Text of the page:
# Can someone explain the output of this program written in C

``````int x = 5;

int *p = &x;

printf("%u\t%u\n",&x,p);

printf("%d\n",*(p++));

printf("%d\n",*p);
``````

Can someone help me understand the pointer arithmetic?
And what will be the output?

### >Solution :

After you increased `ptr`, it’s no longer pointing anywhere valid. Dereferencing the pointer with `*ptr` leads to undefined behavior.

It might be simpler to understand if you consider `&x` to be an array of a single element, and the initialization of `p` (or `ptr`, whichever you really picked) makes `p` point to the first (and only) element of that array. By increasing `p` it will be pointing out of bounds of that single-element array.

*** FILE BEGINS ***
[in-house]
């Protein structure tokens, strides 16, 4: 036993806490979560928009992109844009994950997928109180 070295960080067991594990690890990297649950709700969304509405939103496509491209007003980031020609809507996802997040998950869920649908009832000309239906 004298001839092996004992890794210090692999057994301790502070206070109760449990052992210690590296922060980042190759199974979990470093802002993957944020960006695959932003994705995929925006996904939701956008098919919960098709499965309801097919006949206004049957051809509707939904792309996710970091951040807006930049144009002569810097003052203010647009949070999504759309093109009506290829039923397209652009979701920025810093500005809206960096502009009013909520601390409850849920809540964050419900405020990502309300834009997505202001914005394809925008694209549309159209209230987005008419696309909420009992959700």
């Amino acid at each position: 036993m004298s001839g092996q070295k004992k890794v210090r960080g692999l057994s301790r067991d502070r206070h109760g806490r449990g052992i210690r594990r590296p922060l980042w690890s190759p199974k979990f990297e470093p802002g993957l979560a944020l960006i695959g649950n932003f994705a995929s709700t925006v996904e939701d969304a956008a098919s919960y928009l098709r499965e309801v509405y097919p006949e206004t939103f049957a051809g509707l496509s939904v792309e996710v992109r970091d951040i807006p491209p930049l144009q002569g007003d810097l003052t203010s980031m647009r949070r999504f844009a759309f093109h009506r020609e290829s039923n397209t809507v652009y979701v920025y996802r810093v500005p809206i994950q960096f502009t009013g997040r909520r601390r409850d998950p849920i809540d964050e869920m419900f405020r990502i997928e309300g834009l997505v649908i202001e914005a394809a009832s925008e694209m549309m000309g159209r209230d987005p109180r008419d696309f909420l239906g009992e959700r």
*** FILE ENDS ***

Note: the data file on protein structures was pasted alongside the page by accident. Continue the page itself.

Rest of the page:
To visualize it, lets draw it out…

First you have

``````int x = 5;
``````

which can be drawn as

```+-------+
| x (5) |
+-------+
```

Now we define and initialize the pointer to that:

``````int *p = &x;
``````

So now it will look like this:

```+-------+
| x (5) |
+-------+
^
|
+---+
| p |
+---+
```

The variable `p` is pointing to the variable `x` (the "up-arrow" in the illustration above).

If you then increase the pointer:

``````p++;
``````

then it will look like this:

```+-------+----
| x (5) | ???
+-------+----
^
|
+---+
| p |
+---+
```

The pointer is no longer pointing to `x`. What it points to is unknown, and the value at that location is also unknown.

So to answer the question about what is printed and why, we can’t say.

Undefined behavior (UB for short) often isn’t predicable, and there might be no way to tell what will happen.